By Neil Taylor, owner of   Owner and Guide at Strike Three Kayak Fishing.

The times, they are a changing.    Will we change with them?    I have reached a strange place in life.     A fishing guide for 15 years, my feelings are strong with regard to resource conservation.     Very simple:   It is up to the individuals if Florida inshore species are to have any chance.      Fishing ten years ago was excellent.    That is gone.       You can have some action but it is nothing like it was.  In so many ways:  It hurts.   The decisions this creates:   Sell out and move somewhere to live out my days where the fishing is better??   It is increasingly an option.  

Look at redfish.   Closed for an extended period because of “Red Tide”, now, I am seeing the most redfish I have seen in seven years.     What does that tell you?     People need to stop keeping them.   Bottom line.    Are these fish more valuable alive or dead?     To me, the answer is simple.    The errors in management.   What if they kept snook closed for two extra years following the 2010 freeze?   If they had, those fish people took home dead would be adult snook, available to catch 100 times or more.     Instead, we have a fishery of small snook.     Not good.  

A ”closure”, all species including redfish, trout and snook I have now seen the most redfish I have in six years.   My opinion:  Leave them closed.   Keep them catch and release and have fish to catch.   

We tried.  Scott Moore.   Myself and a few other guides.     Our message just ultimately didn’t reach people.    If it did, we wouldn’t have been the only ones to stop keeping those species.   Scott still tries.  I still try.   We are trying in a system that doesn’t care what we have to say.    His 60 years don’t matter?    My 280 days a year on the water don’t matter?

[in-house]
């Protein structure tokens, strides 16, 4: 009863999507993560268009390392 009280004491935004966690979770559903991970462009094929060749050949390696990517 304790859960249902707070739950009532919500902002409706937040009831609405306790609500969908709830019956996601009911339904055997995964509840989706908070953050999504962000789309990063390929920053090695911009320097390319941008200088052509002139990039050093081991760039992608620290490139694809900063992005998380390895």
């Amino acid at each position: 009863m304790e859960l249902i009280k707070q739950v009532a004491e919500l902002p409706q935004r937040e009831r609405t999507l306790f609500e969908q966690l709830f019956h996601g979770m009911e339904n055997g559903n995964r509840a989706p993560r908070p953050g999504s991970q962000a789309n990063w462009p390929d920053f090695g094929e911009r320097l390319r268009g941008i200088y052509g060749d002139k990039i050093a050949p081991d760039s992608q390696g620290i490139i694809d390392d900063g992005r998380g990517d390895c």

Pompano, snapper, flounder, sheepshead:   Not endangered.     Why not shift to those as species you take home?   Leave the redfish and snook in the population.    Trout?

I personally believe that speckled trout are a permanently sustainable resource.   They breed year-round.   I agreed with rule changes changing from four fish to three.   The slot:  Whatever.   I believe “three trout is plenty.”     I believe trout can be harvested and harvested heavily.     I do not feel the same for redfish and trout.    Look at what harvest has done to those species.    Redfish were pushed close to extinction.    Snook continue an uphill battle.      Another freeze and we would be back to square one.    Protecting snook to adult status means more breeder fish.   Protecting snook to adult status mean “more trophy fish.”  

I honestly believe that they didn’t need to be closed.   New regulations, one less fish in the bag limit and a narrower slot, that’s good measures.    But it isn’t the end-all for making things great for the future.   What do we do?

Make a pact.    Make a promise.    You won’t kill those species anymore.    Be part of the solution.    Times have changed.   900 more people moving here every day, it will only get worse.   What do you want?   Do you want to have a sport that you can enjoy to the fullest?   Or do you want to live on telling stories about the fish of yesteryear??

I have published four books now.   Two on fishing.   I have been an outdoor writer and speaker for the entire length of my guiding career.   Writing for the major newspaper.    My input on fish and fishing is knowledgeable and the depths of my knowledge is extensive.     I still believe an overall better system is needed.      The people in charge of management just aren’t getting it done.   Why not get someone in the top position who is a fisherman to run the program?  

We have choices.    Why not make those choices make for the best fishing for Tampa Bay and for Florida?   What is the fishing going to be in ten

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